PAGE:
That is a matter of trust. The question voters would need o ask then is can you trust the ILP to keep these promises and to operate any different from another political party? 

The platform talk from the ILP has been a bit confused. Jack has blamed the government for not doing anything for the people from day one. But that seems like an indictment on himself since he served with the government for three years and boasted every day about the PP being the best government ever.

If I were voting this would be a point of confusion. When did the PP stop performing? Was Jack the only cabinet minister who performed? What has Jack and his party been able to deliver except promises since April 21 when he left the government?

I know Jack very well. He is a good man who means well. But being a benefactor to one consituency and delivering to that constituency is very different from running a government and several corporations. But then on Thursday he added another dimension to the message - back to RAMJACK.

If I am a voter - especially a UNC or COP member willing to give the ILP a chance - I would be very concerned about the role of Ramesh in the ILP politics. You may recall that he, Jack and Winston Peters (Gypsy) formed the group that foced the UNC to have internal elections in 2010 that Kamla Persad-Biossessar won with a commanding majority.

Ramesh is the man who betrayed Basdeo Panday within weeks of the UNC winning a clear majority in the 2000 general election, was later brought back into the party and won the Tabaquite seat in 2007, then broke with Panday again, joined with Ramesh and dumped him in favour of Kamla and now, having parted company with Kamla, he is ready to embrace Ramesh again.

That takes on even greater signficance because now Ramesh is aligned to the PNM through the Round Table that includes the PNM, MSJ and Ramesh. What is the signal from Jack when he says it is time for RAMJACK again when the RAM part of the team is aligned to the PNM? Are we seeing the birth of a new political partnership engineered by Jack and Ramesh to team up with the PNM and MSJ?

If I am voting on Monday I would ask these questions before making a choice.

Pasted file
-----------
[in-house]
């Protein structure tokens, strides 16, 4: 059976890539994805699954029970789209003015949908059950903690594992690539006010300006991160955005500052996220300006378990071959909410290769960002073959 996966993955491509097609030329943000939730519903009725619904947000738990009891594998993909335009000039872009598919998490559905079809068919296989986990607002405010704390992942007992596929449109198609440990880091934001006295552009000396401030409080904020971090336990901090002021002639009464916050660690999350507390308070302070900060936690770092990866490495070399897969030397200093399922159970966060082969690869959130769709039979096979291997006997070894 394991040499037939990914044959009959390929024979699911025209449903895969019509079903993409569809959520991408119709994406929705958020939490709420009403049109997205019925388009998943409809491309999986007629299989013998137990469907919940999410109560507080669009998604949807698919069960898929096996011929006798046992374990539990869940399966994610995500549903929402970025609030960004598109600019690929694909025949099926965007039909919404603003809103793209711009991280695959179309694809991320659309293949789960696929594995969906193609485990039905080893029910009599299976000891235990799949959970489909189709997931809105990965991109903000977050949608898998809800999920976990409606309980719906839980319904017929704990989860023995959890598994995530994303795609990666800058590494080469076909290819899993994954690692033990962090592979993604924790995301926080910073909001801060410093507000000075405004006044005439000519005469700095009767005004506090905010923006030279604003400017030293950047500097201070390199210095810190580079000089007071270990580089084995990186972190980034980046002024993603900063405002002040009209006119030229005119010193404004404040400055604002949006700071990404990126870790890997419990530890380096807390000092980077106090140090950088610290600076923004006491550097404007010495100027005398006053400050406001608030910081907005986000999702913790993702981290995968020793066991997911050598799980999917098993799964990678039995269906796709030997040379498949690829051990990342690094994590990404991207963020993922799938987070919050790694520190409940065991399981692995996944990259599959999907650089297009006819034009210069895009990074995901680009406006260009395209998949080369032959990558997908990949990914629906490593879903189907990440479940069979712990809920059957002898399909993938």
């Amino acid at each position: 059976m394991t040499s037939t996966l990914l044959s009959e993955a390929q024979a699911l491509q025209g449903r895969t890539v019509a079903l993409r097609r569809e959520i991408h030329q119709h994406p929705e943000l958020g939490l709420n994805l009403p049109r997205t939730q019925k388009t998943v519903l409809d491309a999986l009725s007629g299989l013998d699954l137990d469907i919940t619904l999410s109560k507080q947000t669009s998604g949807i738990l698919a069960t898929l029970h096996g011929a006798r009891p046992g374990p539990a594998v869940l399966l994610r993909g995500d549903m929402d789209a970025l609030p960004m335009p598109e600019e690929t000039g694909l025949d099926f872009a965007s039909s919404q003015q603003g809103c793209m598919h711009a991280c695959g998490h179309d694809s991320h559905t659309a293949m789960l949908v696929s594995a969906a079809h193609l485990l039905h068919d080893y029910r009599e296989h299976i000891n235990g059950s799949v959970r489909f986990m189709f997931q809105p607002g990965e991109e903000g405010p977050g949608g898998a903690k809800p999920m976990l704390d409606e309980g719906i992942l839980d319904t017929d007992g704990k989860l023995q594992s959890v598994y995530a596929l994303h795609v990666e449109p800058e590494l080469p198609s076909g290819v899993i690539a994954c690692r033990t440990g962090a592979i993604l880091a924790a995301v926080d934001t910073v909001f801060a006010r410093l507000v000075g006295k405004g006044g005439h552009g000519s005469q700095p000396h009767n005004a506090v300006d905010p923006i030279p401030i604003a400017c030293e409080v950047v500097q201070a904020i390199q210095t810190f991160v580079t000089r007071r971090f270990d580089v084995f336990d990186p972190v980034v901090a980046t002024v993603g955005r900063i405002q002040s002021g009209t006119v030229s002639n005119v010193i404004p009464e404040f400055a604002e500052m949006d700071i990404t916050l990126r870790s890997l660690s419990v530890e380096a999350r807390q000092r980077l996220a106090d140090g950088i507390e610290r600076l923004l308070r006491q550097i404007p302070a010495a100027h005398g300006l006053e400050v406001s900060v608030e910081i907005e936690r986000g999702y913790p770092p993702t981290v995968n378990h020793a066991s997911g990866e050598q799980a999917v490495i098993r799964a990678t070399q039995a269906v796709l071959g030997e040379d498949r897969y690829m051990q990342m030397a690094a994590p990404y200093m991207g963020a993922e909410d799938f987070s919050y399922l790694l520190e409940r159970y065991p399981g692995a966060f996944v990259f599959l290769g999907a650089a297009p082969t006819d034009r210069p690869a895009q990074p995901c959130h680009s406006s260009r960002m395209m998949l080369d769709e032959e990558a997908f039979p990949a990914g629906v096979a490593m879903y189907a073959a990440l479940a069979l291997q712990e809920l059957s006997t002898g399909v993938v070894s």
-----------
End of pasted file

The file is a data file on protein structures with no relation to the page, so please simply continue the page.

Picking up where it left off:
And then there is the PP. Why vote for them when everybody has been saying they are corrupt and incompetent. Well they have shown that in three years they have delivered in every part of the country. There is something to see, something to experience and a promise of much more to come. They have created a development revolution and it's everywhere.

Kamla and her team have kept promises on local government reform and they have kept promises on delivering services. I do not wish to go into the long list that they have presented. What is clear is you can see their work. They have done it in three years in spite of all the allegations of mismanagement and corruption and the obstructionism from those who do not share the PP vision.

The other issue is that the day after the election the PP would be in government and would be singing from the song political song sheet with members of their group who get elected. That translates into more of what the voter has seen in three years.

The choice is very clear. If this government has been so backward, so corrupt, so uncaring as the opposition claims, how was it that it could achieve so much in such a short space of time? 

If I consider all these arguments I would vote for the PP. And here's why.
This is a local election and the government would have to face the people in a general election in 2015. No matter who gets into the corporations what they will get done is what the PP government wants - nothing more. 

So I would give them an opportunity to continue because I know that in less than two years I could vote them out.

But suppose they perform well during this new probation period? 

That's what the opposition parties fear and that is why they want to take control of the corporations. But the bottom line is this - no matter who controls local government Kamla and the PP control the treasury and without such control we can talk as much as we want the central government would be in control.

Of course the opposition can take control of the regional institutions, fold their arms and refuse to do anything and then blame the PP for the lack of progress and delivery. That would be a betrayal of the people, but since when do politicians worry about that?

So before you vote on Monday consider the points I have raised. And vote wisely because when you don't vote you forfeit your voice. And for the first time in our history your vote will also determine who is an Alderman in your corporation.

I would choose the PP because I have seen a level of delivery that is unprecedented in every part of the country. No other government has been able to do that much so the PNM has no moral authroity to even ask for my vote. 

And while Jack remains a friend with whom I have worked for many years pro bono, I would wait a while and see what his party really represents when I see the constitution and know who are the party's elected executive.

I am not going to tell you how to vote. But I have made up mind and have offered you reasons for my choice. 

Consider what I have said and vote for the candidate who offers the best promise to produce effective results. You hold a great responsibility in your hand and I urge you to use your vote wisely to determine your destiny and the destiny of our country.

Jai Parasram - 20 October 2013

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Jai & Sero

Jai & Sero

Our family at home in Toronto 2008

Our family at home in Toronto 2008
Amit, Heather, Fuzz, Aj, Jiv, Shiva, Rampa, Sero, Jai